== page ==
Sometimes we die, we do that quite often in fact. Some people believe life and death is just a cycle, that death isn’t really the end, but I’m getting ahead of myself:
Let me introduce you to the Melburns. They are a wealthy family, not only in money but in children as well. They have seventeen of them – eight Mrs Melburn doesn’t even know about. The thing about Mr Melburn is that he isn’t a good person, not in most circles, but at least he takes care of his family. He feeds them, clothes them, and that’s about it. There’s only one he pays any attention to and that’s his eldest daughter.
She died, recently, at the tender age of twelve of mysterious reasons. She was found with a mouth full of sweets and several of them were lodged in her throat. Mr Melburn always said gluttony is a problem, I guess she disagreed. As you can see, being wealthy doesn’t protect you from death, not entirely anyway. Life cannot be bought or exchanged, but that didn’t stop Mr Melburn from trying.
He contacted the local Necromancer – every small and big town has one. Necromancy is the cure against dying, according to their words, and they have many theories on how to bring back the dead; the most common one involves an exchange. The Melburns weren’t willing to give up one of their own children so they went and looked for another. A local eleven year old boy disappeared soon after. The whole incident was hushed up later when the right amount of money appeared in the right people’s pockets. It was a freak accident how the child gut himself before walking across the country and breaking into a total stranger’s basement.
I’m not saying necromancy is complete bogus, but it’s a lost art. I find it ironic how the people who are afraid to die are the most avid practitioners these days. With the Melburn’s left with no other option they decided to buy her a fancy new home to sleep her eternal rest in. It’s common in most places to have a fancy little crypt for their loved ones; to tell the world that somebody important was buried here. You better pay attention to her. If the Melburns are lucky, their dear daughter will be happy with her new accommodation and stay quiet for all eternity.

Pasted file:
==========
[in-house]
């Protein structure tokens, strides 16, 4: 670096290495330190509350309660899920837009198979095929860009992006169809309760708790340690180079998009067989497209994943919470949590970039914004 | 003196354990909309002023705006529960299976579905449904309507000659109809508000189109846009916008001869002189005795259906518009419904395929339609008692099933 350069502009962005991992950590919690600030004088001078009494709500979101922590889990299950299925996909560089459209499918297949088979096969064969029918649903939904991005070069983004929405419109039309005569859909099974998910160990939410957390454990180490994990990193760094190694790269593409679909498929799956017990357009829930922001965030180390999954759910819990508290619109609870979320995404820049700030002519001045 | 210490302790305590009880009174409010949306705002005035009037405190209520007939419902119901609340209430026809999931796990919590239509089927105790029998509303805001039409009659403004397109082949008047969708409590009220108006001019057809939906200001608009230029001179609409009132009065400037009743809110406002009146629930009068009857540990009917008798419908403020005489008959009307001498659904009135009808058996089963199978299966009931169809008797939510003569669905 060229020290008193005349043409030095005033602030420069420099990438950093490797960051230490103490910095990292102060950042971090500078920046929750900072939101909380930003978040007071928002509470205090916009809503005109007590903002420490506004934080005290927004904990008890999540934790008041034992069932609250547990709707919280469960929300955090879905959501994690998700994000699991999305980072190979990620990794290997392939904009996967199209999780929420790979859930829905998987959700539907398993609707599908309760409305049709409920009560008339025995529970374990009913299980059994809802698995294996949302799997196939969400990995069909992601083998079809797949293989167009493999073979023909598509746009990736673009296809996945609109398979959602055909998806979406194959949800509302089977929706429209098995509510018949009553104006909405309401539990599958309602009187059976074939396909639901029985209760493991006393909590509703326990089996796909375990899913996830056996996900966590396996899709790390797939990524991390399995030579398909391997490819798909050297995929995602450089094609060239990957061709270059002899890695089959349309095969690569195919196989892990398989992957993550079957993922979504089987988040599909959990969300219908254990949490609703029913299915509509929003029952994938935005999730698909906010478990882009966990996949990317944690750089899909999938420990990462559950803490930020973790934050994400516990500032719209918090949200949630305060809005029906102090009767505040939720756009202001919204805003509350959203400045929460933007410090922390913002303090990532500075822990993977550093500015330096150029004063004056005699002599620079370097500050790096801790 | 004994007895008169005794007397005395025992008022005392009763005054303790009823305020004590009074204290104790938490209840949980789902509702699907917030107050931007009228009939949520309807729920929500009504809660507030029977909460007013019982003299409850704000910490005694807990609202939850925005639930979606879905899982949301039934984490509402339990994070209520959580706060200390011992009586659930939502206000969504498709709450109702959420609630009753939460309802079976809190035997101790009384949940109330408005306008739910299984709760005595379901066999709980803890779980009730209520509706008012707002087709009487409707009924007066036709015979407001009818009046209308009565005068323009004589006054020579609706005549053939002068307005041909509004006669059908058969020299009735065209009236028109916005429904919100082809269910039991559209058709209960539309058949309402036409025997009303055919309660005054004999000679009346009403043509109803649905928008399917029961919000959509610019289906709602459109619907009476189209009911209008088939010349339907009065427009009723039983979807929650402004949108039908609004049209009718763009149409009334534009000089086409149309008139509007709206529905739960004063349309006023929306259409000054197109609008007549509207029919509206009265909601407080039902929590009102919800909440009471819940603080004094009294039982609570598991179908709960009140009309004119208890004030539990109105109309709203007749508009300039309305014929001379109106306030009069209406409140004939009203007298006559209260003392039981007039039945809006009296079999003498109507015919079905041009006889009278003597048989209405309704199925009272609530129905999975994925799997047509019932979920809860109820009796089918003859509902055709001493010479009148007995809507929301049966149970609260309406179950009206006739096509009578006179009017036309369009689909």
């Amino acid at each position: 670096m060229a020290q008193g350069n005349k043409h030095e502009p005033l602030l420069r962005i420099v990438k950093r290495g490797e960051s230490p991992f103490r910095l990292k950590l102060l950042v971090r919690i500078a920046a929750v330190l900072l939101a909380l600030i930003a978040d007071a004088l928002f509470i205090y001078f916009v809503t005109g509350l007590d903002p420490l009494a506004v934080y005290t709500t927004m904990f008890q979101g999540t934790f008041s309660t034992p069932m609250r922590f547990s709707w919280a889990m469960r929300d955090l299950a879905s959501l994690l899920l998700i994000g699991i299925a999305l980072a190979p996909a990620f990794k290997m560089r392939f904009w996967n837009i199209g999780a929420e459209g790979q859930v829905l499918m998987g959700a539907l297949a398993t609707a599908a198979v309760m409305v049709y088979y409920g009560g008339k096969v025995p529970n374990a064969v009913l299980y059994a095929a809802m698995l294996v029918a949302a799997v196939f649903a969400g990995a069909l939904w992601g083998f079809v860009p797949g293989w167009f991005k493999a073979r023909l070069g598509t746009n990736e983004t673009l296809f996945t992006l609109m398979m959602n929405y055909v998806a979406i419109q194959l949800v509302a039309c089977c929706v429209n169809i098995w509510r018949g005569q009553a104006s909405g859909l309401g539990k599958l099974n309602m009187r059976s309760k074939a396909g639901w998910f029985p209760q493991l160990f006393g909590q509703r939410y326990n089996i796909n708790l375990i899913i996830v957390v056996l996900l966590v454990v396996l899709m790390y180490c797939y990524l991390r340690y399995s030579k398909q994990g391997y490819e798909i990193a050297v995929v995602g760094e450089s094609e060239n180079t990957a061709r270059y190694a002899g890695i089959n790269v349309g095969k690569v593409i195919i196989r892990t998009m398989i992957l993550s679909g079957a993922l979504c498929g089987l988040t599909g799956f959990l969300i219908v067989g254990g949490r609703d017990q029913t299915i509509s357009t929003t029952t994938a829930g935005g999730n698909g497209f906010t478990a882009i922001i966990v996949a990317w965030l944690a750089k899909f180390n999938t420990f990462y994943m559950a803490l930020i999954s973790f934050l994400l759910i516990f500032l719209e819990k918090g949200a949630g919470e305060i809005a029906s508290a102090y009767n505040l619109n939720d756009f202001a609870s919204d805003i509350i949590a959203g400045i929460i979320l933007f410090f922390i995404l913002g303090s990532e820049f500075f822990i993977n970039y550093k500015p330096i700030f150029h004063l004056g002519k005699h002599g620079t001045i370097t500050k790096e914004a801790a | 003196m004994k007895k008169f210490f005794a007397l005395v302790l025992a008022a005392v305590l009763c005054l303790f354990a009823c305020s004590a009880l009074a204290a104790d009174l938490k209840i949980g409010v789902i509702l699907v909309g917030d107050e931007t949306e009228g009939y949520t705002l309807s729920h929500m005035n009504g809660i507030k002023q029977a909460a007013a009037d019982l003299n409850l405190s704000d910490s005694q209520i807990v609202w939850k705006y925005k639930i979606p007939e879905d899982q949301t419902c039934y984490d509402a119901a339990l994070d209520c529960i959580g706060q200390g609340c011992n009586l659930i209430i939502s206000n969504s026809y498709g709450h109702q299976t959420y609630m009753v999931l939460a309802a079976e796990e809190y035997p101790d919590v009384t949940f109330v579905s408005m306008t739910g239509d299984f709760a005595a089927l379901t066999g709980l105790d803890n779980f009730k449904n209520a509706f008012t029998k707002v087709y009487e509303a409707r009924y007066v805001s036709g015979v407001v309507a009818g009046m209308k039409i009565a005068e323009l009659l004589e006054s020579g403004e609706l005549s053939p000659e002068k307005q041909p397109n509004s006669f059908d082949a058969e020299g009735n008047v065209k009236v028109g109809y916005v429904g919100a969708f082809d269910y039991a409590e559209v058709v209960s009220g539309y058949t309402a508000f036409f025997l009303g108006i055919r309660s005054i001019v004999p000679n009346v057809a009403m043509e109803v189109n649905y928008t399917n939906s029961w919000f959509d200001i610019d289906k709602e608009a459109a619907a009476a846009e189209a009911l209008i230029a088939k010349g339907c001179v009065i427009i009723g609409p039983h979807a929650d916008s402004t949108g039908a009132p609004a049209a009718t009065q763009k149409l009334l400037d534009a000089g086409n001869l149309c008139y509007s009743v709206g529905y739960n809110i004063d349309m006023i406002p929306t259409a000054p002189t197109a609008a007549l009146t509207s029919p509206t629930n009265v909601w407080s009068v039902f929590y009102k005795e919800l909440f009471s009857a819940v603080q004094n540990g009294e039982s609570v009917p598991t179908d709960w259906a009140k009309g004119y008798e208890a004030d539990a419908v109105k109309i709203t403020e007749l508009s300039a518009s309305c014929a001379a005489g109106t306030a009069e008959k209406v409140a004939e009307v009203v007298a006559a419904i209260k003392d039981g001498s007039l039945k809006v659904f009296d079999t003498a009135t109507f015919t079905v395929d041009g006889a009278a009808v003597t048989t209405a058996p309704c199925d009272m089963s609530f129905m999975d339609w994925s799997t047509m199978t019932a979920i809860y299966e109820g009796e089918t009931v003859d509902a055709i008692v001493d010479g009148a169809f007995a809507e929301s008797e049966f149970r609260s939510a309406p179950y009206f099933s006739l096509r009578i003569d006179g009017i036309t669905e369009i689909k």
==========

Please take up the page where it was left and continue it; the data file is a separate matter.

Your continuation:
Now, let me turn your attention to the Shillies. They are not a wealthy family. Indeed, they’re so poor that the father often doesn’t eat, like, at all. He’s the definition of a saint. He also died recently and his death was not a mystery. Mrs Shillies would like nothing more than to give him a nice home to rest in, but they cannot afford to, and most likely, Mr Shillie won’t expect one either. He’ll sleep quietly in whatever grave they end up burying him in.
But, the funny thing about dying is that it’s a lot like living. People change. If Mr Shillie had any unfulfilled hopes and dreams that we didn’t know about, he might wake up and try and fulfill them. His chances are pretty good too without those pesky responsibilities of being alive or morals that comes with it. In fact, there’s a saying that most kings never lived. But one thing’s for sure, Mr Shillies won’t be able to rest easy knowing his family will most likely die of starvation without him. The city knows this, that’s why he’s going into the pit.
The pit is not just a hole in the ground, it’s deeper than anyone knows. Some say it’s bottomless, while some scholars claim it’s exactly 3000 kms deep. Nobody is sure how they came to this conclusion, most people don’t understand what those weird scientists are saying, anyway. But it doesn’t really matter in the end, because anything that is thrown in doesn’t come up!
© Christopher Stamfors